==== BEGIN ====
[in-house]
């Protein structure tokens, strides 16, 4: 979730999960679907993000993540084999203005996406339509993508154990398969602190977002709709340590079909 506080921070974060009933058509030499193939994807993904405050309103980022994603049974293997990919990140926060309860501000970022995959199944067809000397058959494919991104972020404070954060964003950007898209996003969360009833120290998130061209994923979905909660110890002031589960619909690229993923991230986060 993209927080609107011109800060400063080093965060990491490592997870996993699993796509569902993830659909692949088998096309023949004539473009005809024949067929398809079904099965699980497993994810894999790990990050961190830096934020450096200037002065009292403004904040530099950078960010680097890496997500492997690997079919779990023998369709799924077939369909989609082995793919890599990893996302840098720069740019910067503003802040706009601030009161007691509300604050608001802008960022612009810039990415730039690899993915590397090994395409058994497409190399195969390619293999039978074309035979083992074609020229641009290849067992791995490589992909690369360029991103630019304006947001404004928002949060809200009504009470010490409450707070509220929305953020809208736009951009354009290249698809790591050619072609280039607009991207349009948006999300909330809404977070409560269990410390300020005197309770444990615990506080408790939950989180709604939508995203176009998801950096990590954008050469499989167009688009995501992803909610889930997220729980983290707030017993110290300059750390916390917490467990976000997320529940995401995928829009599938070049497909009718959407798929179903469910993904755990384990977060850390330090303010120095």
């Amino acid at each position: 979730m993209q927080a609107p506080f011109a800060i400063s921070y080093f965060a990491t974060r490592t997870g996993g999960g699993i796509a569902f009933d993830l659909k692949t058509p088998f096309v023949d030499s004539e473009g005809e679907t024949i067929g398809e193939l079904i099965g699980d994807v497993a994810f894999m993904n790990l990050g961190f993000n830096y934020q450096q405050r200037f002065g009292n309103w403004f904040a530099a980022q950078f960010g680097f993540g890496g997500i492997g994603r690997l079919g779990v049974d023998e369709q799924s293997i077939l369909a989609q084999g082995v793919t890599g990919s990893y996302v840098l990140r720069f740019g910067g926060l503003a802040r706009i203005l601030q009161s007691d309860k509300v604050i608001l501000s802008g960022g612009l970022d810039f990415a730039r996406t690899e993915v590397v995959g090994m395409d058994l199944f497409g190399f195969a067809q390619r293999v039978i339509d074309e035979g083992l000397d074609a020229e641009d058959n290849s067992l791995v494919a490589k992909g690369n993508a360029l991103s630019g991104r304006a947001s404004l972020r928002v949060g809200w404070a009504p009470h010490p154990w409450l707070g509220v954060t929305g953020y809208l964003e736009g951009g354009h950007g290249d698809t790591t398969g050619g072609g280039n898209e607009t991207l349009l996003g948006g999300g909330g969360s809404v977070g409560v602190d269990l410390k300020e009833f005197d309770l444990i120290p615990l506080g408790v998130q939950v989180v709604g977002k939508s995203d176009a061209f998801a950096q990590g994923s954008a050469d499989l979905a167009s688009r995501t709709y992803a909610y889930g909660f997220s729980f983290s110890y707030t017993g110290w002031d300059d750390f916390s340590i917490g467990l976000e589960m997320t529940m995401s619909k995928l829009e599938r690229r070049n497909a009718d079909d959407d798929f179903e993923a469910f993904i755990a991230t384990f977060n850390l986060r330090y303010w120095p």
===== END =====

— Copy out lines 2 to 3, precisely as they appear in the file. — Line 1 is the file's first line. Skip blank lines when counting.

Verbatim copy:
């Protein structure tokens, strides 16, 4: 979730999960679907993000993540084999203005996406339509993508154990398969602190977002709709340590079909 506080921070974060009933058509030499193939994807993904405050309103980022994603049974293997990919990140926060309860501000970022995959199944067809000397058959494919991104972020404070954060964003950007898209996003969360009833120290998130061209994923979905909660110890002031589960619909690229993923991230986060 993209927080609107011109800060400063080093965060990491490592997870996993699993796509569902993830659909692949088998096309023949004539473009005809024949067929398809079904099965699980497993994810894999790990990050961190830096934020450096200037002065009292403004904040530099950078960010680097890496997500492997690997079919779990023998369709799924077939369909989609082995793919890599990893996302840098720069740019910067503003802040706009601030009161007691509300604050608001802008960022612009810039990415730039690899993915590397090994395409058994497409190399195969390619293999039978074309035979083992074609020229641009290849067992791995490589992909690369360029991103630019304006947001404004928002949060809200009504009470010490409450707070509220929305953020809208736009951009354009290249698809790591050619072609280039607009991207349009948006999300909330809404977070409560269990410390300020005197309770444990615990506080408790939950989180709604939508995203176009998801950096990590954008050469499989167009688009995501992803909610889930997220729980983290707030017993110290300059750390916390917490467990976000997320529940995401995928829009599938070049497909009718959407798929179903469910993904755990384990977060850390330090303010120095």
């Amino acid at each position: 979730m993209q927080a609107p506080f011109a800060i400063s921070y080093f965060a990491t974060r490592t997870g996993g999960g699993i796509a569902f009933d993830l659909k692949t058509p088998f096309v023949d030499s004539e473009g005809e679907t024949i067929g398809e193939l079904i099965g699980d994807v497993a994810f894999m993904n790990l990050g961190f993000n830096y934020q450096q405050r200037f002065g009292n309103w403004f904040a530099a980022q950078f960010g680097f993540g890496g997500i492997g994603r690997l079919g779990v049974d023998e369709q799924s293997i077939l369909a989609q084999g082995v793919t890599g990919s990893y996302v840098l990140r720069f740019g910067g926060l503003a802040r706009i203005l601030q009161s007691d309860k509300v604050i608001l501000s802008g960022g612009l970022d810039f990415a730039r996406t690899e993915v590397v995959g090994m395409d058994l199944f497409g190399f195969a067809q390619r293999v039978i339509d074309e035979g083992l000397d074609a020229e641009d058959n290849s067992l791995v494919a490589k992909g690369n993508a360029l991103s630019g991104r304006a947001s404004l972020r928002v949060g809200w404070a009504p009470h010490p154990w409450l707070g509220v954060t929305g953020y809208l964003e736009g951009g354009h950007g290249d698809t790591t398969g050619g072609g280039n898209e607009t991207l349009l996003g948006g999300g909330g969360s809404v977070g409560v602190d269990l410390k300020e009833f005197d309770l444990i120290p615990l506080g408790v998130q939950v989180v709604g977002k939508s995203d176009a061209f998801a950096q990590g994923s954008a050469d499989l979905a167009s688009r995501t709709y992803a909610y889930g909660f997220s729980f983290s110890y707030t017993g110290w002031d300059d750390f916390s340590i917490g467990l976000e589960m997320t529940m995401s619909k995928l829009e599938r690229r070049n497909a009718d079909d959407d798929f179903e993923a469910f993904i755990a991230t384990f977060n850390l986060r330090y303010w120095p």